My name is Edoardo,

I live in Montanaro and I go to school here.  My Mamma and Papa own the Hotel Erbaluce.

I go to school at Figlie Di Carija – a private Catholic primary school meaning the Children of Clarity.

I start school at eight o’clock and I finish at four o’clock. I have morning tea (15 minutes) and half an hour for lunch.  My favourite subjects are English, maths, science and art.  I am in fifth grade.  This is the last year of primary school (5 years).  After 5th grade, I will start at the middle school (year 6) and stay there until year 8.  Senior school goes from year 9 to year 13.

My best friends are Alessandra, Riccardo and Lorenzo.

Next year I will go to the middle school in Caluso, but my friends will go to school 9kms away from me in Montanaro.  We like to ride bikes together and play Yu-Gi-Ho (a card game).

I go to a special magic school in Turin on Tuesdays (9pm-11pm). One day (when I have grown up) I want to be a professional magician.  I am the youngest magician at my magic school.  The other students range from 13 years old to 40 years old.  There are 30 people in the class.  We have school holidays in the summer for 3 ½ months from mid-June until the end of September.  We have two weeks holiday at Christmas time, one week at Easter and some small religious holidays because I go to school with the nuns.

At Christmas time in Montanaro it snows at the hotel that my parents run.  I like to ski in winter in the mountains an hour from my home and make snowmen at home.

I would love to write letters to a friend in Australia and will write back to you.  My friends would like to write too.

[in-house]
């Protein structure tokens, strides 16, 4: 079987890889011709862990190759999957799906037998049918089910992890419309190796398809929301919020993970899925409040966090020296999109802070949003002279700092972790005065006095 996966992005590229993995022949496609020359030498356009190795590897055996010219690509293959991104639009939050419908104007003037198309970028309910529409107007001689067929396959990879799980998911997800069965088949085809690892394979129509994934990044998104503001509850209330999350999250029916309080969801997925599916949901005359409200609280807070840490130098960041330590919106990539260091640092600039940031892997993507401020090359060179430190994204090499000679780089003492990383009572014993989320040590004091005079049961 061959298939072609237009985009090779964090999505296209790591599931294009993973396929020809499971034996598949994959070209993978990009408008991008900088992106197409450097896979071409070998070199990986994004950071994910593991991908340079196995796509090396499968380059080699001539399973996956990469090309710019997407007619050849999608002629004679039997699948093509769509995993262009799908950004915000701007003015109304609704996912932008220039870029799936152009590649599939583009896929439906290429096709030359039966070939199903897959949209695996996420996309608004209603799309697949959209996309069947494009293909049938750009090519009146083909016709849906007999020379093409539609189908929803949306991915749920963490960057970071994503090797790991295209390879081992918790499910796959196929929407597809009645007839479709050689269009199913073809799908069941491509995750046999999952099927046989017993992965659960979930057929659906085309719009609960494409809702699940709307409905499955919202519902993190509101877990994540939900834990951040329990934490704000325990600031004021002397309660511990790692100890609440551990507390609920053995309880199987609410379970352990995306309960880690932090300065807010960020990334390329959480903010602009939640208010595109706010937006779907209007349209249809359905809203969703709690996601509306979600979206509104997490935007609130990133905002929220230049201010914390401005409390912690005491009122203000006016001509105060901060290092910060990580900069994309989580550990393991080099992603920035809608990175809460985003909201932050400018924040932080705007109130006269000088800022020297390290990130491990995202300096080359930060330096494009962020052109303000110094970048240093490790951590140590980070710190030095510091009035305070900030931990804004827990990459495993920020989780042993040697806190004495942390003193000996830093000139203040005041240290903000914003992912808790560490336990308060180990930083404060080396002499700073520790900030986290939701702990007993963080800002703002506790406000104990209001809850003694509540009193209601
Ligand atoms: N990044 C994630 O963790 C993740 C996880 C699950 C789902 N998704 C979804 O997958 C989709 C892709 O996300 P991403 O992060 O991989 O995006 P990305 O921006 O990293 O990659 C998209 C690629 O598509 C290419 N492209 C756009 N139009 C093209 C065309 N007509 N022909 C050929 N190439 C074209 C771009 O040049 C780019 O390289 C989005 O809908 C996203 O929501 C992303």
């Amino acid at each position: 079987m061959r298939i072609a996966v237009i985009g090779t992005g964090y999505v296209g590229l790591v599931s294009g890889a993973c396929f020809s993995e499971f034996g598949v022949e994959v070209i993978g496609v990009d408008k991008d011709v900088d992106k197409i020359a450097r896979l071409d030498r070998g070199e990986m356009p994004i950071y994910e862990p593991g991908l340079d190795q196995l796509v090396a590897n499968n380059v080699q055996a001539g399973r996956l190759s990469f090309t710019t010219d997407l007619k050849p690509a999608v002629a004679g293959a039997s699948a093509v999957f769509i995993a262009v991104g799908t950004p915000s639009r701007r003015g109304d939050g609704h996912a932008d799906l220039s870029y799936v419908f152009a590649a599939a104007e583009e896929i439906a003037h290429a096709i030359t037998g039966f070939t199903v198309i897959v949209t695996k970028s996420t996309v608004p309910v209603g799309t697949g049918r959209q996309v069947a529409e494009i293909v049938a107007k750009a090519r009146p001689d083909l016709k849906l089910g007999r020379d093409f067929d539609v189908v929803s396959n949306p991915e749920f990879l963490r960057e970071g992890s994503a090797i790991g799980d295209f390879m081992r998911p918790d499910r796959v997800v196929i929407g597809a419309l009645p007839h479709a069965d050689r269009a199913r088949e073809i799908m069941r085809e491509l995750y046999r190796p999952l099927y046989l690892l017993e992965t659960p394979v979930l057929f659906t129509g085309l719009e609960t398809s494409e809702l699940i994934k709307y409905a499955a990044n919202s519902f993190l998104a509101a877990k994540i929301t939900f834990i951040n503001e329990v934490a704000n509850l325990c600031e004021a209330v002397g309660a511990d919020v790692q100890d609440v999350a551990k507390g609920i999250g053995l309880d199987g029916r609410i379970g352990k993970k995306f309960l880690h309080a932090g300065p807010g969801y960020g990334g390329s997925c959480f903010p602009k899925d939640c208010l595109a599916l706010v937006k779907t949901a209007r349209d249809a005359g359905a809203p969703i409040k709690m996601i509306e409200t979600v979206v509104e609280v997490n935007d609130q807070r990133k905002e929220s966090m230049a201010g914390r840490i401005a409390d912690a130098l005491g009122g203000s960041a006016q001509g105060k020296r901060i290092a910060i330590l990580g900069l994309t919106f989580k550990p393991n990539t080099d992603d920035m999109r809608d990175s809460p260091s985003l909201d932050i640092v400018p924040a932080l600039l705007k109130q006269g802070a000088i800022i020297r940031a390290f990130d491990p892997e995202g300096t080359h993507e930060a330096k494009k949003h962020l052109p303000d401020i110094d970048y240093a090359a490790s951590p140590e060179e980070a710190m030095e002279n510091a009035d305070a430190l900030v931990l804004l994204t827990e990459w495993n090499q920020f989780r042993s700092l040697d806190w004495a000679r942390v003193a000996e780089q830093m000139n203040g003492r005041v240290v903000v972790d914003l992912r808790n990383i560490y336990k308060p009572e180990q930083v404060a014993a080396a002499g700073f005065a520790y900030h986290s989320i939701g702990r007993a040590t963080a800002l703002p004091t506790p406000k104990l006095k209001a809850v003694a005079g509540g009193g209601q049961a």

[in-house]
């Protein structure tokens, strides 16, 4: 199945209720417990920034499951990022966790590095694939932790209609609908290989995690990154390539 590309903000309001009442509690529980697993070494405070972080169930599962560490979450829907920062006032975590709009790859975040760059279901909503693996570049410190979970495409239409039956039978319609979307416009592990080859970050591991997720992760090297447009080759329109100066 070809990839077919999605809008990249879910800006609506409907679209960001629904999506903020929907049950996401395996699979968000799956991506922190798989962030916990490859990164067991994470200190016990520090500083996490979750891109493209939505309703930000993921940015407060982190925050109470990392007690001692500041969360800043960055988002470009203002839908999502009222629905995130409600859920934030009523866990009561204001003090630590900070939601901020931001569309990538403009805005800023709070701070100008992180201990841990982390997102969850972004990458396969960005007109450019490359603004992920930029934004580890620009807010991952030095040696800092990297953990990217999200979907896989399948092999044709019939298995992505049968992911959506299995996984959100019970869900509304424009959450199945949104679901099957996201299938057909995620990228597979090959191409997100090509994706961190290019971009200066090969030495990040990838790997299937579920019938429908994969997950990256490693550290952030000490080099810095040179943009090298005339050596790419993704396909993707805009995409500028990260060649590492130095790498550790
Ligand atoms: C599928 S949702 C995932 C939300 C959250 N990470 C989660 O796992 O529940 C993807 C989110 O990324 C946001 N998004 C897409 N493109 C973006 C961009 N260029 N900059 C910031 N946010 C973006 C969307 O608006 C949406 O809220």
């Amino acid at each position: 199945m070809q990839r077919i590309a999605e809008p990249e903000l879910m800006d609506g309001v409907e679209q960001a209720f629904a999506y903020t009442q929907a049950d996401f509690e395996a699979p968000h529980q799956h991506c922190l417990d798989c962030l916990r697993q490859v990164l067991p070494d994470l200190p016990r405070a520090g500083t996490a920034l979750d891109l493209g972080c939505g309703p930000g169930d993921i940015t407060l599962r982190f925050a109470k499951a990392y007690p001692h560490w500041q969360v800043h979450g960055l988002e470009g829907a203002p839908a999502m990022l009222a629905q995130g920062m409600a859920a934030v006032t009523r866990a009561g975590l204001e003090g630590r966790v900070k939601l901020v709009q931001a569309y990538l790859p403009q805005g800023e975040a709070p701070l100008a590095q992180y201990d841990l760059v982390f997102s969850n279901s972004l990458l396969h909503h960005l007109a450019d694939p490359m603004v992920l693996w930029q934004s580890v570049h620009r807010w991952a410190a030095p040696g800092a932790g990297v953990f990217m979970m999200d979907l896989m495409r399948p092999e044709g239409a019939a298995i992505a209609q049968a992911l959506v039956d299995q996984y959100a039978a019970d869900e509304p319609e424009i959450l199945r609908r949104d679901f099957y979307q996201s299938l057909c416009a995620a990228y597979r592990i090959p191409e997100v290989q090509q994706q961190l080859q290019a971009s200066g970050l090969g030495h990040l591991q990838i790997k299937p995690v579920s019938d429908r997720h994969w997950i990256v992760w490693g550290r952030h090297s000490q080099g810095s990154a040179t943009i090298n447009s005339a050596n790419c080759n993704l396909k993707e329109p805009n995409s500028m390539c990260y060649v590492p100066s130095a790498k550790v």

Please write to me at:

Edoardo Baro

Via: Castel Fidaro No.9

Paese: Montanaro 10017


With thanks to Sally Peters.

Jacqui Tomlins

PS: Prep Swimming: The instructions that aren’t on the notice

It was with great excitement that Penny produced a yellow notice from her school bag last week: Mum! We’re starting swimming!

As a veteran of the Prep swimming program (this will be my fourth year) and informed by many years of working as a swimming instructor, I greeted this news with a mixture of happiness and dread; happiness because I’m glad Penny will be going along to swimming full of enthusiasm but dread because the effort of getting 20 five-year-olds in and out of the pool in an hour is enormous.kew-ymca

For the first-timers, here’s a few simple guidelines to make the Prep swimming experience a little easier to manage:

1. Make sure your kid can put on undies standing up. What?! Many years ago after a swimming lesson, a parent asked me what they should do to prepare their five-year-old for school swimming lessons. This child happened to be an exceptionally good swimmer but that aside, my answer was simple: Make sure he can put his undies on standing up. Most little kids sit down on the ground to put undies on. Next time you’re at public swimming pool, take a look at the floor (hint: it’s usually wet and not all that clean). Now think about kids sitting on that floor, struggling to roll undies up damp legs. Got it?

2. Name everything. Seriously, put name tags on name tags. At the end of every session there is invariably a pair of undies or one sock left; how does this happen? Who’s not wearing undies or only one sock? I learnt the hard way; one year my son went to swimming in a brand-new unnamed navy long-sleeved polo-top and came home in pale blue short-sleeved top that had seen better days…

3. The bit on the notice where the teachers ask for parent helpers? Sign up. Basically the ratio needs to be approximately ten thousand adults to one child to make this happen.

4. Despite what your child may tell you, no kid has ever been allowed to buy anything from the vending machines at Kew Rec. Urban myth. Don’t be fooled.

5. On the upside of all this effort is extreme exhaustion, the kids, that is. The walk to and from and the pool combined with their swimming lesson is very, very tiring. Lock in early nights on Tuesdays and Fridays.

Katrina Whelan

How to spend $1372.27 in an hour…when you’re only eight: A cautionary tale

Recently I received a text from my partner, Sarah, that went something like this: I think Scout might have spent $400 on the iPad!